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13 March 2018

Living with COPD

Coping with breathlessness can impact on all aspects of your daily living.


Feeling short of breath can make everyday activities more difficult. Simple things you used to take for granted such as showering, shopping cooking and cleaning may take you longer or at times become impossible. It’s important to think about your symptoms. Is your breathing worse in a morning, as is common with COPD, are there times when you feel less breathless? You may already started to evolve strategies to help with your symptoms, it’s important to think about what works for you. The British Lung Foundation suggest different techniques you can try such as pursed lip breathing or paced breathing.


Morning can be tricky as for many people with COPD this is when they feel worst. Mucus and phlegm can build up in the night making it difficult to get going. Chest clearance exercises are a good way to start the day. You can speak to your physiotherapist about active cycle breathing techniques or huffing. If you feel you need more help, take a look at mucus clearance devices such as the Pari O-Pep. Keep it by your bed and make it part of your waking routine. It’s also a good idea to have your inhalers or nebuliser by your bed so you can take your medication before you start your day. The Philips InnoSpire Essence is the perfect size for a bedside table. Many of our customers have a small nebuliser upstairs and bigger one down, saving their energy by not having to carry it from room to room. If you do struggle in a morning try to plan your day accordingly and make any visits or appointments for later in the day.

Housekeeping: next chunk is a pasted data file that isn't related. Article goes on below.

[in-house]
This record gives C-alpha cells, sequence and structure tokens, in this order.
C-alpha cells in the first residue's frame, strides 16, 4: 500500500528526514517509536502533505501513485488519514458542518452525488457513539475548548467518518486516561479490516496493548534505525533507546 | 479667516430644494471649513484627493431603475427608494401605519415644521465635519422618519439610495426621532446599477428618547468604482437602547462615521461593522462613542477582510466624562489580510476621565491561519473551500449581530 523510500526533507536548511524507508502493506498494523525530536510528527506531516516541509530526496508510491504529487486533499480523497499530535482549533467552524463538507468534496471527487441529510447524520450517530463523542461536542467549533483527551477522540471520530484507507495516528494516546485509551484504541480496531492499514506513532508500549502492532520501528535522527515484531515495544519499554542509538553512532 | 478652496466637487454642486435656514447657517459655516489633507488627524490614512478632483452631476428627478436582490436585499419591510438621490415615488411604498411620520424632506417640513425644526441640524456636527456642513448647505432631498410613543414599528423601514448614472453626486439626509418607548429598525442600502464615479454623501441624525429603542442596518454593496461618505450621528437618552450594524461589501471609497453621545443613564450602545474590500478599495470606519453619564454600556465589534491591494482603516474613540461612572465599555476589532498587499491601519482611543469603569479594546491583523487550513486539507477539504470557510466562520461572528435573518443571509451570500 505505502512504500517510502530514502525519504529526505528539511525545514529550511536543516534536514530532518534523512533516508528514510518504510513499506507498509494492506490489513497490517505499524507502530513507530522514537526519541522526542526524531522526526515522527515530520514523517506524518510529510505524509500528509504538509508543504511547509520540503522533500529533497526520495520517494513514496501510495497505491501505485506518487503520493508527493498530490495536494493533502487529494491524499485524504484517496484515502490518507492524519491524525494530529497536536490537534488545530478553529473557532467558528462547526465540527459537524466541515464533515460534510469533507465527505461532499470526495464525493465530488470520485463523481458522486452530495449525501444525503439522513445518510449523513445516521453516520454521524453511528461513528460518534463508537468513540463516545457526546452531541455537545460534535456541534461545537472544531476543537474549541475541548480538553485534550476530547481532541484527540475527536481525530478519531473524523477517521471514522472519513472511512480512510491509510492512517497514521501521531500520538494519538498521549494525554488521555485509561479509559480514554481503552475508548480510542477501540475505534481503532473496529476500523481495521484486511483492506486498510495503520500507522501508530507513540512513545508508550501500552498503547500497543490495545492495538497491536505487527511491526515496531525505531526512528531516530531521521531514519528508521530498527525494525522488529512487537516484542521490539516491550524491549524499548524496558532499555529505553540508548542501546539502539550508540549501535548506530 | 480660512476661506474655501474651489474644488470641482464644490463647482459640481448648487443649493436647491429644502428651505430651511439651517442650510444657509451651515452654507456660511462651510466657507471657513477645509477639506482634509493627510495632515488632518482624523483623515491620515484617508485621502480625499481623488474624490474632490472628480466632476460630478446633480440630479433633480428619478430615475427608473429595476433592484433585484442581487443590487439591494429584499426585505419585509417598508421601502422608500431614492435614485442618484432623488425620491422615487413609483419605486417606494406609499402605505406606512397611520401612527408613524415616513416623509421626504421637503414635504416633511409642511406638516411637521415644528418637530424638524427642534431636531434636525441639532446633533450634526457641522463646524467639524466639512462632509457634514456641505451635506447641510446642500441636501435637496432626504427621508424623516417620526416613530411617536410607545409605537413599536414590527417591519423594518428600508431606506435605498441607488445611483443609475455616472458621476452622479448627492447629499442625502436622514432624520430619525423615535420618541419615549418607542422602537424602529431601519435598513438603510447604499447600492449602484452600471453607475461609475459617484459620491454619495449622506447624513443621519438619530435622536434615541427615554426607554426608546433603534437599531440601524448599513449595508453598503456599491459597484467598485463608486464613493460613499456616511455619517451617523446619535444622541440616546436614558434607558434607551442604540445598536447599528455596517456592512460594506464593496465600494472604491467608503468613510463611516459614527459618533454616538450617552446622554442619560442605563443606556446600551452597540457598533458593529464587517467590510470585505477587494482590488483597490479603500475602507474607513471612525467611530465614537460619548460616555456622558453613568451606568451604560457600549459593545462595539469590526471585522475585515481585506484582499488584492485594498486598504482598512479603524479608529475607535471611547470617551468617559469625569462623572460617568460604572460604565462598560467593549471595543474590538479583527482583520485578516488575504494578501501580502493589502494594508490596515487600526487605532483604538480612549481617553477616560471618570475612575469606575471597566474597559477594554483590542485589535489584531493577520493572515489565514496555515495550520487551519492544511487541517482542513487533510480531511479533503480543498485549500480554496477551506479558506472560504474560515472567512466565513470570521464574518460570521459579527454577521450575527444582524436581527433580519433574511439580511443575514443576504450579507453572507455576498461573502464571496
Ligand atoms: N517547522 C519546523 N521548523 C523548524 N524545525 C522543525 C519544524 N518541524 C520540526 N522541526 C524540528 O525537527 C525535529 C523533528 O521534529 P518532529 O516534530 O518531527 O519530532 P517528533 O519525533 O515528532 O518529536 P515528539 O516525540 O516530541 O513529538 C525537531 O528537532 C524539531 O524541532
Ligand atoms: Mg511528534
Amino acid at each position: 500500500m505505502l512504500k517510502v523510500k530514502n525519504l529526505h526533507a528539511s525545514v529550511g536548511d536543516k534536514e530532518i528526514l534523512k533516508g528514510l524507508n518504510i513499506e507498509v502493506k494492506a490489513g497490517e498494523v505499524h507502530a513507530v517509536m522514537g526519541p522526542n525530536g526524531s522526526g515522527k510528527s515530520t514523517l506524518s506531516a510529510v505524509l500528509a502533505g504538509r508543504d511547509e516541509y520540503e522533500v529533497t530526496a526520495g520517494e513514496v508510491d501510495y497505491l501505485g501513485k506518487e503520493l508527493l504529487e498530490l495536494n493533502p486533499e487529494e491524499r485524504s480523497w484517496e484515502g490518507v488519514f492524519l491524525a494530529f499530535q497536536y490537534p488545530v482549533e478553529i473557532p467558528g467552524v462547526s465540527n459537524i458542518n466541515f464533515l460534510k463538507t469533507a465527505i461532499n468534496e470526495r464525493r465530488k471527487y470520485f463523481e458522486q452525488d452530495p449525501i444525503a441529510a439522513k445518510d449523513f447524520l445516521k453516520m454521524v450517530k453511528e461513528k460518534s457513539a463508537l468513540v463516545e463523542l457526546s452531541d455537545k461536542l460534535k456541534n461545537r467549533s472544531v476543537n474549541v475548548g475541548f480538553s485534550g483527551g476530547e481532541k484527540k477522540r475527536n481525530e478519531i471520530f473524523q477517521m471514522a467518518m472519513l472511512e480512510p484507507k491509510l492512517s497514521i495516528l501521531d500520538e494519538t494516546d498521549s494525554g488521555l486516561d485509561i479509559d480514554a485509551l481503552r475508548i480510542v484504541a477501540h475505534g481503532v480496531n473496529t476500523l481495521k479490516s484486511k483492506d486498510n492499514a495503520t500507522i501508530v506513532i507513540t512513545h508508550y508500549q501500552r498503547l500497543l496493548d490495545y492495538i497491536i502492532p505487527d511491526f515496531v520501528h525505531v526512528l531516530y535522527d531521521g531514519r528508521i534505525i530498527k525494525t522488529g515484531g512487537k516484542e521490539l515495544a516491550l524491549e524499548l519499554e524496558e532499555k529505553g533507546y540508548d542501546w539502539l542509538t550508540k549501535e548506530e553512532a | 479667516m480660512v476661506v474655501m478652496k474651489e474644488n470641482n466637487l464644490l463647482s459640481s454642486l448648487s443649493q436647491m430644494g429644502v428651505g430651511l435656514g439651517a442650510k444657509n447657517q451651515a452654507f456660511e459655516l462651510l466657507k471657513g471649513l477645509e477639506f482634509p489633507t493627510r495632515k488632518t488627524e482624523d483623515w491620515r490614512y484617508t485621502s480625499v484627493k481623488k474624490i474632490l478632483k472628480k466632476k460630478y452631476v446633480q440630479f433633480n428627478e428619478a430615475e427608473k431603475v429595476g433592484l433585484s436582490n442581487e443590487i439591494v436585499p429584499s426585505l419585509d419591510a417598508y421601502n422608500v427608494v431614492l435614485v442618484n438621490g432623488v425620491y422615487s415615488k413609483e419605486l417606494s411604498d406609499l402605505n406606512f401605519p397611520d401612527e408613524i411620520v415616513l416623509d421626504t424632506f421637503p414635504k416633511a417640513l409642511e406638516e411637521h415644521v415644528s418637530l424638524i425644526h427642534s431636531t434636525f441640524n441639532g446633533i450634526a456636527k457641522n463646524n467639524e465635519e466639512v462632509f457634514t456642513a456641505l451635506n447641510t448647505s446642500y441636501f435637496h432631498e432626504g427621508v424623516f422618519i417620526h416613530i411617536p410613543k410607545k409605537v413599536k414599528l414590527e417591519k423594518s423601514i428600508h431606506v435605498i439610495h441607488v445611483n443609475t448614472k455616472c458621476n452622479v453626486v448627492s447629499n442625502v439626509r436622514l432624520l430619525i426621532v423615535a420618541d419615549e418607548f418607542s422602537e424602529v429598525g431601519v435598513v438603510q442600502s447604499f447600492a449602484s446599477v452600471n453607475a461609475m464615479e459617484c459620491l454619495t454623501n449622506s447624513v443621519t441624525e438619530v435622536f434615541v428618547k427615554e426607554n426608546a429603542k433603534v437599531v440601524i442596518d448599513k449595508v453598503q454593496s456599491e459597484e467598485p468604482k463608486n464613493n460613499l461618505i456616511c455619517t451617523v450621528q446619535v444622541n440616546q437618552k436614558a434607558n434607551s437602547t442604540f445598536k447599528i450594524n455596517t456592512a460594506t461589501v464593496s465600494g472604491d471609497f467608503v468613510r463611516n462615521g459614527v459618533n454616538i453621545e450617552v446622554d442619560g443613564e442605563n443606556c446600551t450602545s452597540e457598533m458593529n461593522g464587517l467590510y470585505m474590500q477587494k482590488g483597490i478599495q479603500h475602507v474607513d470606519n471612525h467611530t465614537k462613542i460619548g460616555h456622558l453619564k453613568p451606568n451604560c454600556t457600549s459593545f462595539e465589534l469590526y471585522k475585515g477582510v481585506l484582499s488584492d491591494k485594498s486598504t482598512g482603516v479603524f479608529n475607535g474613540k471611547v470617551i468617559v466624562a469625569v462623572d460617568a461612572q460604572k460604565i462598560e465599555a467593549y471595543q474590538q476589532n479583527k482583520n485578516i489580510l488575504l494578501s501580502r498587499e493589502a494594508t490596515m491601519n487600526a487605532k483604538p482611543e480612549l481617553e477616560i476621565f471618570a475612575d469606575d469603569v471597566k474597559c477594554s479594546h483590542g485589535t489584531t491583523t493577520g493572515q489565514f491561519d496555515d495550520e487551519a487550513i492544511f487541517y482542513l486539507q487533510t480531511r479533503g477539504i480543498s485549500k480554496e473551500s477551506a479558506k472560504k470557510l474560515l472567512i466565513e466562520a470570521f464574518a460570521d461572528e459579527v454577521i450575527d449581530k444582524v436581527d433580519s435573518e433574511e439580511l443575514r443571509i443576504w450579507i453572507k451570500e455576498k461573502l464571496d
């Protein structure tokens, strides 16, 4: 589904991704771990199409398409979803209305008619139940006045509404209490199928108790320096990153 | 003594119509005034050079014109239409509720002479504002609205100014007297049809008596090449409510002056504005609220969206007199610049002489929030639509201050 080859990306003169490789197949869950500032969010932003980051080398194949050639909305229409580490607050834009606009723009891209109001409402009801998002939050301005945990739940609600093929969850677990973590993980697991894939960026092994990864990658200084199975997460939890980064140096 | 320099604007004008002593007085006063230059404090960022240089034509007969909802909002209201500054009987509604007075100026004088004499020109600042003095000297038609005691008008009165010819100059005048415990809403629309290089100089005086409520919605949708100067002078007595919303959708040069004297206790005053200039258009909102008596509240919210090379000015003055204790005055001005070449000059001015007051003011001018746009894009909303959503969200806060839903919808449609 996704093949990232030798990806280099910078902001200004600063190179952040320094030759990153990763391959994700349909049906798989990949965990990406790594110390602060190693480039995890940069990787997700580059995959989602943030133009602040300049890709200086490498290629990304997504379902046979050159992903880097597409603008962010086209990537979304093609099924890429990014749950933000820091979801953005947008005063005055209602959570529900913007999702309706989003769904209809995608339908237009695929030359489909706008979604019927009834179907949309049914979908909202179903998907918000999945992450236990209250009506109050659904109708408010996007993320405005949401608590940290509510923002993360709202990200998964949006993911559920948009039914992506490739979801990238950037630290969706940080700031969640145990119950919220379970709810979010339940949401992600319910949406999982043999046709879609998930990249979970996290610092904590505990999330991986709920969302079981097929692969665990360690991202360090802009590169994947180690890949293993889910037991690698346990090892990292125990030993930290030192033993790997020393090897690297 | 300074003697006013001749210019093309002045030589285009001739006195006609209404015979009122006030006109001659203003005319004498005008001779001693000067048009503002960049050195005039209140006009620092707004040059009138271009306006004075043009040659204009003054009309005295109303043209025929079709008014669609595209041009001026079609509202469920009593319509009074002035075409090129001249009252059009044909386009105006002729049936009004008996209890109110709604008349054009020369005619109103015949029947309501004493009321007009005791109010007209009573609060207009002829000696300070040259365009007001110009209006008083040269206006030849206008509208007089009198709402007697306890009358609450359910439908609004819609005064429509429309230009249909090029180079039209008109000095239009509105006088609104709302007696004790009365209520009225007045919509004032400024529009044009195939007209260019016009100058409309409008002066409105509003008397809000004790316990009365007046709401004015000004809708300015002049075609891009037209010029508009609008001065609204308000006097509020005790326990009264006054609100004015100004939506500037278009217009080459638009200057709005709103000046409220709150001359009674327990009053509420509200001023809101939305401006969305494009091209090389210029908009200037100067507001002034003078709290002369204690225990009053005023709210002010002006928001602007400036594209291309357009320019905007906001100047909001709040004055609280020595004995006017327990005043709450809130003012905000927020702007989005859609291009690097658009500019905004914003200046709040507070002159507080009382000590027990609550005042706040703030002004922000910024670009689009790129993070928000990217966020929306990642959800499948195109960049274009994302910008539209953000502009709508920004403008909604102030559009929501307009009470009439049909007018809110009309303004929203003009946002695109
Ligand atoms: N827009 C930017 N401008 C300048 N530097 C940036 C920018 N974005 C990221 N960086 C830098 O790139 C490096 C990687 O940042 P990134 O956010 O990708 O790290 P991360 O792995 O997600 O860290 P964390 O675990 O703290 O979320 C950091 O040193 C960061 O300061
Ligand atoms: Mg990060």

Try to make your bathroom as comfortable as possible by having everything to hand so you’re not wasting energy getting up and down. Sit down to wash and you may find a sponge or long handled scrubber or puff more manageable than a face cloth. Switching to an electric razor can also help. Allow yourself plenty of extra time so you don’t feel rushed. Grab rails, shower stools and bath seats may be available from your local NHS occupational therapy department. It’s wise to avoid scented oils or perfumes as these could trigger a reaction or make your shower slippy and it helps to open a window so the moist humid air can circulate. Use warm, not hot, water as extreme temperatures can add to your difficulty breathing. If you’re tired after bathing why not use a large warm wrap or towel to get dry and if it’s a real struggle then perhaps bathe in an evening or at a time when you feel better.



Start by gathering your clothes together before you start and take your time. Rest if you need to. Choosing easy stretch fabrics and loose fitting clothes that are easy to fasten will make life easier. Layers of clothes rather than bulky jumpers will be simple to remove if you get warm during the day and cotton rather than synthetic fabrics may be cooler and more comfortable to wear. Sit down to dress and try to avoid bending forwards as this can make your breathing worse. Slip on shoes may help and their are aids to help you with socks.

Housework (everyone’s favourite!)

Some tasks are harder work than others so it’s always wise to prioritise, don’t try to do everything at once and spread the work throughout the week. A perching stool may help when your washing up or ironing and if you’re thinking of buying a new vacuum cleaner it makes sense to choose a lightweight one. A microfibre cloth or damp dusting will help keep the dust down and avoid strong scented products. If you have a nebuliser then regular cleaning is important for lung heath and you can find our advice about nebuliser care over on this blog post: Have you changed your accessories recently?